Coding, Computer Science, Experiments, JavaScript, Logic, Murderous Maths, Simon teaching, Simon's sketch book

Nash Equilibrium

Simon explaining the Nash Equilibrium with a little game in p5.js. Play it yourself at:
Inspired by TedEd video Why do competitors open their stores next to one another? by Jac de Haan.

Coding, Community Projects, JavaScript, Milestones, Simon makes gamez, Simon's Own Code

Simon’s Math Games in p5.js

Simon loves the Maths Is Fun website and has borrowed a couple of ideas for cool games from there. He wrote the code completely on his own, from scratch. Below is a video where he presents his Connect games:

Published on October 30, 2019

I’ve gone Connect Crazy!
This project is inspired by MathsIsFun, which has a lot of variations on the classic game Connect Four, the code is entirely mine.
Classic Game of Connect Four:
And then I’ve made Connect Three:
And Connect Five:
Then I’ve also made a version called Drop, where if the bottom row fills up, the whole board drops down one row:

screen shot of Simon’s Connect 5 game

Another game Simon built was Bulls and Cows (trying to guess a sequence of letters): Link to Simon’s code:

Yet another one was a Reaction Time test! You can test your reaction time by clicking anywhere on the screen as soon as the circle changes color: Link to Simon’s code:

screenshot of the Reaction Test

And last but not least, an unfinished project of building a Checkers game:

screenshot of Simon’s yet unfinished Checkers game sketch

Coding, Community Projects, Contributing, Experiments, JavaScript, live stream, Machine Learning, Milestones, Physics, Simon's Own Code

Simon’s Random Number Generator

This one’s back from mid-October, forgot to post here.

Simon created a random number generator that generates a frequency, and then picks it back up. Then, it calculates the error between the generated frequency and the picked up frequency. This is one of my community contributions for a Coding Train challenge:

Link to project:
Link to the random number plots:
Link to Daniel Shiffman’s live stream featured at the beginning of this vid:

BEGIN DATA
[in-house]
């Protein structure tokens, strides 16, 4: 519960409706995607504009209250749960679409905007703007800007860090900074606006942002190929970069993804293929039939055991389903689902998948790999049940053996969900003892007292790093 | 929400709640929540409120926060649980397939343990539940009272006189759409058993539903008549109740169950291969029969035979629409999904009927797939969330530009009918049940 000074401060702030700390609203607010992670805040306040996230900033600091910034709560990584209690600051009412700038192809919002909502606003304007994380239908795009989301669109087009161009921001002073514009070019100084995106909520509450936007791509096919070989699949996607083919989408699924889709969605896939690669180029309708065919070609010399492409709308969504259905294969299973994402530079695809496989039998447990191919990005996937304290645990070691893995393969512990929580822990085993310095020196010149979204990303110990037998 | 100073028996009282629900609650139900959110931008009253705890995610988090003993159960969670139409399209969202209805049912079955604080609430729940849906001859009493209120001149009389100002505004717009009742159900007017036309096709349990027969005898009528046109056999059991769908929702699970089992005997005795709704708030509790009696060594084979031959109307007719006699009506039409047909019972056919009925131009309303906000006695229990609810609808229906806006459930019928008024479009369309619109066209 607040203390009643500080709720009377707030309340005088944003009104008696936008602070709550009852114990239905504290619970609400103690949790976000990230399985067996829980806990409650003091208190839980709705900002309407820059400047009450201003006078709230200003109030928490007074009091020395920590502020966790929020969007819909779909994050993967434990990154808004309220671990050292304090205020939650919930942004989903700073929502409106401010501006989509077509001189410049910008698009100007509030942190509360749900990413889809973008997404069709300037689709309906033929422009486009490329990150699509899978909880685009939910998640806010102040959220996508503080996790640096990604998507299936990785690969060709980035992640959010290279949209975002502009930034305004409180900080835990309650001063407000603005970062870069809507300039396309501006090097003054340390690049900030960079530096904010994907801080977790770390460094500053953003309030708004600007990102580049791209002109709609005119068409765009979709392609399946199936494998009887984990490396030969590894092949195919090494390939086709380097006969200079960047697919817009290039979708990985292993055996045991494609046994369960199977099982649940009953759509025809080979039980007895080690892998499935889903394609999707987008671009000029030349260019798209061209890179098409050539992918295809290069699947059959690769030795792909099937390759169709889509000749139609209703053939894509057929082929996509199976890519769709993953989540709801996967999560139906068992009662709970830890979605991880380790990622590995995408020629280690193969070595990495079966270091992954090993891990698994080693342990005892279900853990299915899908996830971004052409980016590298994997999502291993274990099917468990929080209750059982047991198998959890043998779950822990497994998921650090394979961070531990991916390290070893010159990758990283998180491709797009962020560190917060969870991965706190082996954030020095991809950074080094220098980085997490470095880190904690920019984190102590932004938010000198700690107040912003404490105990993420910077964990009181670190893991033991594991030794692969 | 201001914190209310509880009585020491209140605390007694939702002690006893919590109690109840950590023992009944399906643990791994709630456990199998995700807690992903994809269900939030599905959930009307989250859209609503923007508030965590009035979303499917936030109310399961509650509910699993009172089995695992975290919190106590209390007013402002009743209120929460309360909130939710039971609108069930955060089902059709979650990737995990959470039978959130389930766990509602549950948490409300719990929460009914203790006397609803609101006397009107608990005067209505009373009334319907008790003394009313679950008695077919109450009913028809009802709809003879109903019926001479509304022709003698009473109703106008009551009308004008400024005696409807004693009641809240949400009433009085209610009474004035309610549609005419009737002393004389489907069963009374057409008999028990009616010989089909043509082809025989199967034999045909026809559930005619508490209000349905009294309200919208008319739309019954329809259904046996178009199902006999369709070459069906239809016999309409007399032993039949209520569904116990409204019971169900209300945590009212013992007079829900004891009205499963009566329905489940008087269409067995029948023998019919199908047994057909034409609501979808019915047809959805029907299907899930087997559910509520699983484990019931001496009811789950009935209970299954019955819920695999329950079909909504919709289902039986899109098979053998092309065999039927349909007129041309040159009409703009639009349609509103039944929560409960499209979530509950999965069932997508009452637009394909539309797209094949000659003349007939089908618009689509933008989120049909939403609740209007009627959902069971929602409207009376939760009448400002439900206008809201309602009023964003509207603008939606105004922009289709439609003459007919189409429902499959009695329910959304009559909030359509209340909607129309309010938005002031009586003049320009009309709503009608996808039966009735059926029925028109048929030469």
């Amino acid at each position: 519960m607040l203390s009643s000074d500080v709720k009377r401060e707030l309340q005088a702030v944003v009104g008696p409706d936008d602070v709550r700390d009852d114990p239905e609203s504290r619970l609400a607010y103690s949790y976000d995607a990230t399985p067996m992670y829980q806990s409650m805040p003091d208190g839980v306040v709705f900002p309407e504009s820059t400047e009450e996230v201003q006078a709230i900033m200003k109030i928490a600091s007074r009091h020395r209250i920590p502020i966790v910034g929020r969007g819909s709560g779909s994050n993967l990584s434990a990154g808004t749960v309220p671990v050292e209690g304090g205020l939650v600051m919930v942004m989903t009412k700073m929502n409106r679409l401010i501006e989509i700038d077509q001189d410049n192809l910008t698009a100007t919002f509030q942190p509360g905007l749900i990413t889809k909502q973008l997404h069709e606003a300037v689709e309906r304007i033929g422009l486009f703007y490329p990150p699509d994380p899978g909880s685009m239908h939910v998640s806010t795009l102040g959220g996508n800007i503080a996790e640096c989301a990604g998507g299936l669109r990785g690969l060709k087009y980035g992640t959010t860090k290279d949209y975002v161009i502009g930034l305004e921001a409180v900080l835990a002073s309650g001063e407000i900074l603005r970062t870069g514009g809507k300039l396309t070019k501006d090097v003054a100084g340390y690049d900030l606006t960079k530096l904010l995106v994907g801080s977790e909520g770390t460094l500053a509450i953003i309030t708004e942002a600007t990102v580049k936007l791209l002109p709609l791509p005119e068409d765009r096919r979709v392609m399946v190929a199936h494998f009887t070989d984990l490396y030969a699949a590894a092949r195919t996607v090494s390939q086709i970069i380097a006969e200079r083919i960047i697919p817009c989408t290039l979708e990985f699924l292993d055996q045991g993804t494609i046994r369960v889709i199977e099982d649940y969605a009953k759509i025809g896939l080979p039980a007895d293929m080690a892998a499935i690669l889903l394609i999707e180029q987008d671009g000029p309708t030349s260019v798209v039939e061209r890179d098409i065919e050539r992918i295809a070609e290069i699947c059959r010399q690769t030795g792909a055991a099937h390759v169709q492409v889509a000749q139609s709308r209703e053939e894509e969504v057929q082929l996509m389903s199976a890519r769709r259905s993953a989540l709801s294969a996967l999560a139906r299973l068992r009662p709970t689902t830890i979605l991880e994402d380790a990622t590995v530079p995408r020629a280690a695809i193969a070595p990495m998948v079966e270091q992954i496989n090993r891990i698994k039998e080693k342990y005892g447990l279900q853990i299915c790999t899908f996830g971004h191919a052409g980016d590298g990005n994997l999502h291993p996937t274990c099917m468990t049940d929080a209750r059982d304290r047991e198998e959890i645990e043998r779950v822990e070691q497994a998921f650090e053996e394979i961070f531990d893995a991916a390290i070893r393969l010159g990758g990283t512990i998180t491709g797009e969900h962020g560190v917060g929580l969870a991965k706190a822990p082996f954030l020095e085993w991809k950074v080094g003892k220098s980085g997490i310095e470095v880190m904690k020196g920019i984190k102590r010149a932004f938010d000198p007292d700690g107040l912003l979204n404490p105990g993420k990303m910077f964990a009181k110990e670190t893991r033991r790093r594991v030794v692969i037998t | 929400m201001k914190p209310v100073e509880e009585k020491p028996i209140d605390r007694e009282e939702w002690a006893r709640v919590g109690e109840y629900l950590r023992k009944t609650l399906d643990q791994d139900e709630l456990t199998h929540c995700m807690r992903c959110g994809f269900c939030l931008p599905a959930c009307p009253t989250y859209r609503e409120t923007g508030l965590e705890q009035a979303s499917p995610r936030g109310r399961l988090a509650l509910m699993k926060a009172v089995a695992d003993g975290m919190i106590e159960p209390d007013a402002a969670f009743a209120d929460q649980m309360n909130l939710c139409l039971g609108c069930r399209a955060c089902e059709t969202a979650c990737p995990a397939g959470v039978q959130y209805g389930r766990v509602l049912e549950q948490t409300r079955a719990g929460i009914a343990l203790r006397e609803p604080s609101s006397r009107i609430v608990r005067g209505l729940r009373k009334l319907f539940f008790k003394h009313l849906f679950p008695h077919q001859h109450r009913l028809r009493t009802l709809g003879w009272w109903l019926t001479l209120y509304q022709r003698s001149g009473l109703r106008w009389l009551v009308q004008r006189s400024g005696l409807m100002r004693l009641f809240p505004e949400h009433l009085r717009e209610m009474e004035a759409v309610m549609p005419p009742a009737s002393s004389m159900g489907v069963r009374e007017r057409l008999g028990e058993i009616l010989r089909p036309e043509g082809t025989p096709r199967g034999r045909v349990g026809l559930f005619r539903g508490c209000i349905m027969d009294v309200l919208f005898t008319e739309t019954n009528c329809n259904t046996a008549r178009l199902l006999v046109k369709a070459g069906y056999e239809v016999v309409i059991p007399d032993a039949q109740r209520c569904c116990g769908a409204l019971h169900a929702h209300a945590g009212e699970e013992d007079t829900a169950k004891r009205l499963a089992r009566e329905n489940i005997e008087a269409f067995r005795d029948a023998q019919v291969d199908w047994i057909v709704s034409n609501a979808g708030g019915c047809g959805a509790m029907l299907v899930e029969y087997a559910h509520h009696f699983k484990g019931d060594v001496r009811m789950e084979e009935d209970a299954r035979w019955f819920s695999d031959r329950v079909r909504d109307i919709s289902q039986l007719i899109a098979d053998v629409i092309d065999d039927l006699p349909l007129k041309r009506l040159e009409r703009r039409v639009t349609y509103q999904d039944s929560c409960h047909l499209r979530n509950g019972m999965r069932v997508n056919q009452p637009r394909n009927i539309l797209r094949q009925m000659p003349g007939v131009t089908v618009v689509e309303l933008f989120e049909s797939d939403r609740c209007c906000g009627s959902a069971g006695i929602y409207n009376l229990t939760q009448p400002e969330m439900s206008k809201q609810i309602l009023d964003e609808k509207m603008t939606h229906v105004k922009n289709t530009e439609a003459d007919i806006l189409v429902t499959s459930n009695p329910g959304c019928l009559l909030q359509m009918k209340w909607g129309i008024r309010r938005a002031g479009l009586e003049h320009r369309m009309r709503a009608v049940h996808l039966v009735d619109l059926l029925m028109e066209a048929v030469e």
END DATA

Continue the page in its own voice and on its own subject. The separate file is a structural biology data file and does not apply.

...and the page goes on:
plot of the random numbers generated by Simon’s ukulele tuner random number generator (plotted in Wolfram Mathematica)
Coding, Contributing, JavaScript, Milestones, Simon makes gamez

Make 24 with Teachable Machine in p5, ml5.

Simon has worked really hard for several days on his first machine learning community contribution! He has created this mini-series about building a game of Make 24 with Google’s Teachable Machine that he trained to recognise gestures as a game controller.

“It’s the first time I’m using ml5 from scratch! I’ve also built in a feature to enable the users to train their own models!”

Link to my ml5 project:

Link to my game of Make 24 without ml5/Teachable Machine:

Simon has devoted this project to his friend, photographer Oxiea Villamonte who is turning 24 next week!
art, Coding, Crafty, JavaScript, Simon's Own Code, Together with sis

Slitscan and Edge Detection in p5.js

Simon writes:

Made a cool #slitscan effect you all can play with:

Code here:

I have actually figured out the appropriate way to move the image of the webcam such that the resulting trail produces a slitscan!

Simon writes: (The second pic is also me, doing sit-ups :))
Simon’s sister playing with the slitscan effect
Simon has also created a nice edge detection effect, allowing for video images to look like they were traced in pencil